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SALT LAKE CITY (AP) — A medical waste burning plant that is leaving North Salt Lake City after being cited for toxic emissions wants to more than double production at a new facility in a rural part of the state.
Stericycle Inc. is proposing to burn 18,000 tons of medical waste per year at a future site in Tooele County — up from 7,000 tons per year at the current site, according to details state environmental regulators posted online Monday. The new facility would have two incinerators compared with just one at the current site.
The plan is pending approval from state regulators.
In December, Stericycle agreed to pay Utah a $2.3 million fine and move its facility. That was part of a settlement after state officials found Stericycle exceeded emissions limits over 13 months in 2011-2012. The fine was the largest ever issued by the state's division of air quality.
Stericycle would only pay half of the fine if it moves its plant to Tooele County within three years of getting necessary permits.
The company's proposed plans were submitted to the state in February for a site that is about 45 miles west of Salt Lake City, said Donna Spangler, a spokeswoman for the Utah Department of Environmental Quality.
The new facility is in an area with cleaner air, where state regulators don't have to be as strict, Spangler said. This new location is an industrial area away from neighborhoods, whereas the current facility is near a residential area.
State engineers are reviewing the plan, and when they reach parameters that are acceptable, the public will have an opportunity to weigh in, Spangler said. State officials posted highlights of the plan online in an effort to be transparent, she said.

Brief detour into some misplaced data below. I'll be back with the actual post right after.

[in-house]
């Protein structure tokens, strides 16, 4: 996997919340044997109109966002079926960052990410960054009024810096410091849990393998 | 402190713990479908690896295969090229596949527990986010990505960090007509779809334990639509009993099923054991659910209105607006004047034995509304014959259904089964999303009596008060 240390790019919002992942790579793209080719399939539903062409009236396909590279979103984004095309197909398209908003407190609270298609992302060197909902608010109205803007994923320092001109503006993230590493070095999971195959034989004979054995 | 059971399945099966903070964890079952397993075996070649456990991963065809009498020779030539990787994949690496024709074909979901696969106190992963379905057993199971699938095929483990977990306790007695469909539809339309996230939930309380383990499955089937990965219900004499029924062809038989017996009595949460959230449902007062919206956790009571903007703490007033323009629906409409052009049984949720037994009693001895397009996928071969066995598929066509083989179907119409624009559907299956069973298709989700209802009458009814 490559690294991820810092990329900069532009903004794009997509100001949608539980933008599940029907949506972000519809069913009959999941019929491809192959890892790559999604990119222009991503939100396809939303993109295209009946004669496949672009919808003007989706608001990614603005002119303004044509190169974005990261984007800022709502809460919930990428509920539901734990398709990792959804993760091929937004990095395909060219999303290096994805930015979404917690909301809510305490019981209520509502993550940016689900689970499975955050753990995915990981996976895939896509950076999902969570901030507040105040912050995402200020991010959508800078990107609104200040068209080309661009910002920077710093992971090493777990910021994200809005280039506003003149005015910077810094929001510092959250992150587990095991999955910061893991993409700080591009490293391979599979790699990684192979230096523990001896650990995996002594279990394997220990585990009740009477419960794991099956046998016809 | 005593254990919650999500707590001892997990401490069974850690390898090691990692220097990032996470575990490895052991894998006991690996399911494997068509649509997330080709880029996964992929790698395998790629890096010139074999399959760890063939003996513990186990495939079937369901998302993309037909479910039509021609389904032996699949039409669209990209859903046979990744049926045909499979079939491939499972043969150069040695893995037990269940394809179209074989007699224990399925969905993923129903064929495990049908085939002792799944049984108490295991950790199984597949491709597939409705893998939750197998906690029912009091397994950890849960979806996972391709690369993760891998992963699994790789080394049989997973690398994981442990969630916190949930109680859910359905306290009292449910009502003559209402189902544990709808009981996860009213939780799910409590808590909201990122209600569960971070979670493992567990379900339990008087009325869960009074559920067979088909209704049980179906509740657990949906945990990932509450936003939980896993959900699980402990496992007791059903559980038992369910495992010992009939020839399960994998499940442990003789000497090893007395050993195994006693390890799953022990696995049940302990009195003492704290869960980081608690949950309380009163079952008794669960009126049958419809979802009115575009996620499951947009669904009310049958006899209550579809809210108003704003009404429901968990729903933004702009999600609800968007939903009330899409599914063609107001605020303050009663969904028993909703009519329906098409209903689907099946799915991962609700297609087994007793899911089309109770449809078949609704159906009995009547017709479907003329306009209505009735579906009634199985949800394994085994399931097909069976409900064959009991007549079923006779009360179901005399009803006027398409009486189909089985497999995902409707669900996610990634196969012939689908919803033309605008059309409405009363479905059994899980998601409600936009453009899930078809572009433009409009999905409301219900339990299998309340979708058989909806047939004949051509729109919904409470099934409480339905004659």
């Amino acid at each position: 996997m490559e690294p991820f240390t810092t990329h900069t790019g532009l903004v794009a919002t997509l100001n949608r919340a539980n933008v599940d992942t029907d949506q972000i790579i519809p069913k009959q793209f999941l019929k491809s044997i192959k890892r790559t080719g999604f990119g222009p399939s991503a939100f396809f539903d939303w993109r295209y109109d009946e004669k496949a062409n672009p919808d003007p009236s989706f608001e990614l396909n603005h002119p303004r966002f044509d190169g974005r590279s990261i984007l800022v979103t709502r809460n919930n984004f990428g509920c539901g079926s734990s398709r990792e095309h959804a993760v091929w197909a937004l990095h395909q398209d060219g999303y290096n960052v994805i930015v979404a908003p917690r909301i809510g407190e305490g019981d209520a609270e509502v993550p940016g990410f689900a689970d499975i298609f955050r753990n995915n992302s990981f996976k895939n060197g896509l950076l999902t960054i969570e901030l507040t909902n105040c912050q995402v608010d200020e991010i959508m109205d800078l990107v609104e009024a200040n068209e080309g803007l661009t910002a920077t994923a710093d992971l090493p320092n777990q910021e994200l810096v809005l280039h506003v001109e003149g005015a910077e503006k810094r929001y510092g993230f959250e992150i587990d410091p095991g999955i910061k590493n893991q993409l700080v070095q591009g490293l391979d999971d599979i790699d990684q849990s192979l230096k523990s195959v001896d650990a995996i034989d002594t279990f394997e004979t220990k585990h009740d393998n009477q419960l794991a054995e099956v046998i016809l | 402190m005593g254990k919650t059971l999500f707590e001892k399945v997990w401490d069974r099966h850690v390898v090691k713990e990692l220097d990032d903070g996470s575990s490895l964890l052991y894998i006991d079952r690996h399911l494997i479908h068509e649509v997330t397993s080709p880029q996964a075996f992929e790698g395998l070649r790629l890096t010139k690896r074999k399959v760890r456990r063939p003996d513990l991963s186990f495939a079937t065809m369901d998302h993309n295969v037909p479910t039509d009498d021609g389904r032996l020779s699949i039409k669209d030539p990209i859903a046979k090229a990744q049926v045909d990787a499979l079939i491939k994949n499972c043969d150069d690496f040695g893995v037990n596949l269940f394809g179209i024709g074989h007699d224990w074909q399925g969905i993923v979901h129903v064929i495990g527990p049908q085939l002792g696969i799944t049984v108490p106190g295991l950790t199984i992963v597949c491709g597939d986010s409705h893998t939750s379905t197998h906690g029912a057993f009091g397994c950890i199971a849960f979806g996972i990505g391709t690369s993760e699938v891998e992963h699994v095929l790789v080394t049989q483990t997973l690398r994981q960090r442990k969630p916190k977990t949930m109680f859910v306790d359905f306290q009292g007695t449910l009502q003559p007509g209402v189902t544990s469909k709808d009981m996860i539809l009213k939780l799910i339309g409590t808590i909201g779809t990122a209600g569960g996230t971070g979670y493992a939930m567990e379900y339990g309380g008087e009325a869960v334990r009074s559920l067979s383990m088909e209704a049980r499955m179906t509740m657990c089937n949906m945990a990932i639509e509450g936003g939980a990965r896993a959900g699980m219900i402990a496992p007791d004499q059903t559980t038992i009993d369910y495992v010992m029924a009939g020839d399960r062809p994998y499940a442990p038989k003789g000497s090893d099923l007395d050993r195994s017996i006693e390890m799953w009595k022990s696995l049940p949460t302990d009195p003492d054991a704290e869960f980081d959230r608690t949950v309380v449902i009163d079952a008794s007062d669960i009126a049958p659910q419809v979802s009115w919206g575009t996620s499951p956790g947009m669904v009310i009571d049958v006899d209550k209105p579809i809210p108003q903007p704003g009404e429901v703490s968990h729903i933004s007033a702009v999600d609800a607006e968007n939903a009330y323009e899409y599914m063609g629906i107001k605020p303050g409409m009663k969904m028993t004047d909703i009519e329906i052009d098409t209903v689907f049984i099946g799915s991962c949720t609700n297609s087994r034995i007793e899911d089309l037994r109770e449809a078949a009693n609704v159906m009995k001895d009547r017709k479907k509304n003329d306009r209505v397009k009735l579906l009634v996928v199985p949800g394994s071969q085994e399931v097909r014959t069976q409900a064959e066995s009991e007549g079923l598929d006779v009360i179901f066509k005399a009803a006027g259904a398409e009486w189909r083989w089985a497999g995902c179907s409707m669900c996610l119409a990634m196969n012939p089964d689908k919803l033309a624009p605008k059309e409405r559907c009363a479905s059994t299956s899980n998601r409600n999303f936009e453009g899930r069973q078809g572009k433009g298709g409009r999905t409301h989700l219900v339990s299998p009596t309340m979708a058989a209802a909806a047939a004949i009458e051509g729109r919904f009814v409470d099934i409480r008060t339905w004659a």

"We don't know if it's something we would approve or not," Spangler said.
Jennifer Koenig, a spokeswoman for Lake Forest, Illinois-based Stericycle, said the increase has long been planned to allow the company to meet an expected increase in demand for its services. The increased demand is being driven by advances in health care and increased regulations on drug disposal, Koenig said.
The company is aiming to open the facility in 2019 at a cost $10 million to $15 million, she said.
Clean air advocacy groups are pleased the incinerator is moving away from the populated Salt Lake City area but would like to see it go away completely.
Dr. Brian Moench, an anesthesiologist and president of Utah Physicians for a Healthy Environment, said he was surprised to hear about the plans to increase production significantly.
"We think it's inappropriate to have these kinds of facilities anywhere," Moench said. "We hope that when they move they don't have any customers."
In response to critics that don't want the facility anywhere in Utah, Koenig said incinerator facilities such as Stericycle are a necessary function to prevent medical waste from getting into groundwater.
In September, Gov. Gary Herbert asked the state attorney general's office to investigate any criminal wrongdoing at the Stericycle incinerator.
Missy Larsen, a spokeswoman for Utah Attorney General Sean Reyes, said Monday that the office is assisting the U.S. attorney's office, which is taking the lead on the investigation.
It's unclear exactly what they're reviewing and how far along the probe is.
Larsen deferred comment to the U.S. attorney's office in Utah. Melodie Rydalch, a spokeswoman for the U.S. attorney's office, declined to comment.
Associated Press writer Michelle L. Price contributed to this report.
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